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Self-Driving Cars in the Browser

Published May 1, 2017

This is a project I have been working on for quite some time now. These cars learned how to drive by themselves. They got feedback on what good and what bad actions are based on their current speed as a form of reward. Powered by a neural network.

You can drag the mouse to draw obstacles, which the cars must avoid. Play around with this demo and get excited about machine learning!

The following is a more detailed description of how this works. You may stop reading here and just play with the demo if you’re not interested in the technical background!

Figure 1: You should see cars that race around and avoid obstacles. They learned to do that by themselves. To make the cars’ life harder, you can draw obstacles with your pointer, try it out! Source code available here 1.

Sensors

The state of the agent consists of two time-steps, the current time-step tt and the previous time-step t1t-1. This helps the agent make decisions based on how things moved over time. For each time-step tt the agent receives information about its environment. This includes 19-distance sensors dt\vec{d}_{t}, which are arranged in different angles. You can think of these sensors as beams, that stop when they hit an object. The shorter the beam, the higher the input to the agent, 0 – for no hit, 1 – for an object that is directly in front of the car. In addition, a time-step contains the current speed of the agent vtv_t. In total, the input to the neural networks is 158-dimensional.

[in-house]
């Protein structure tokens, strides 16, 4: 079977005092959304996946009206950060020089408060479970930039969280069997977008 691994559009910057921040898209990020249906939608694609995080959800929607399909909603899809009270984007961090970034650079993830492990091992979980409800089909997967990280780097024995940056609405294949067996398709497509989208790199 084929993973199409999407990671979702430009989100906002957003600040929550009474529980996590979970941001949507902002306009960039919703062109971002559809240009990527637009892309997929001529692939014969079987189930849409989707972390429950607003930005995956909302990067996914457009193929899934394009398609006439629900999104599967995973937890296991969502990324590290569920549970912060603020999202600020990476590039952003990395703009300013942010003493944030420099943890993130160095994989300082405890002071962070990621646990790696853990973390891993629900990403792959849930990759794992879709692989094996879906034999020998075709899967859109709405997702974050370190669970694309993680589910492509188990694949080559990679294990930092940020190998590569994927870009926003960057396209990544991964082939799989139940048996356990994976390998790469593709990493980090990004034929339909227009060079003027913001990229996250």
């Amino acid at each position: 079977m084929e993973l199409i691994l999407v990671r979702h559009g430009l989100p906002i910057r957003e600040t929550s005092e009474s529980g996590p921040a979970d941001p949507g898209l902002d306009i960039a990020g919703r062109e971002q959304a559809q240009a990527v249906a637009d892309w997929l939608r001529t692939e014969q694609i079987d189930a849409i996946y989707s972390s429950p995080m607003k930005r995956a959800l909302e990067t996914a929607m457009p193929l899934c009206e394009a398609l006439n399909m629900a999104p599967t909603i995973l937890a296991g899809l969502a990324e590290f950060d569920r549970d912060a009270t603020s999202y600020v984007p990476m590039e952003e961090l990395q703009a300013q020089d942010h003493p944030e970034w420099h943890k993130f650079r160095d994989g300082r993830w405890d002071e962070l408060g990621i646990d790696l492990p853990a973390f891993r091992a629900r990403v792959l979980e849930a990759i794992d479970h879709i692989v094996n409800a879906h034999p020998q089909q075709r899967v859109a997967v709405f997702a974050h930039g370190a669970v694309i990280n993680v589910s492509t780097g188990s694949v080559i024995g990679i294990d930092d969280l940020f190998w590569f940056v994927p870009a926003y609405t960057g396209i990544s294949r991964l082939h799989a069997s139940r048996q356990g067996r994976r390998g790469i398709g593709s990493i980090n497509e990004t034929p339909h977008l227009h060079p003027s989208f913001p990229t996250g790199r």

Imagine sitting in a room with a computer, looking at 158-numbers on the screen and having to press left or right in order to increase some kind of number, namely the reward. That is what this agent is doing. Isn’t that crazy?

Exploration

A major issue with DDPG is exploration. In regular DQN (deep Q‑networks) you have discrete actions from which you can choose from. So you can easily mix up your action-state-space by epsilon-greedily randomising actions. In continuous spaces (as the case with DDPG) this is not as easy. In this project I used dropout as a way to explore. This means dropping some neurons of the last layer of the actor network randomly and therefore obtaining some kind of variation in actions.

Multi-agent learning

In addition to applying dropout to the actor network, I put 4 agents into the virtual environment at the same time. All these agents share the same value network, but have different actors and therefore have different approaches to different states. Therefore every agent explores different areas of the state-action space. All in all this resulted in better and faster convergence.

If you want to hear more on the progress of the project as I add new features, I encourage you to follow me on Twitter @janhuenermann! Additionally feel free to share the project in social media, so more people can get excited about AI!


  1. The code for the demo above along with the JavaScript library neu­ro­js I specif­i­cal­ly made for this project is avail­able on GitHub.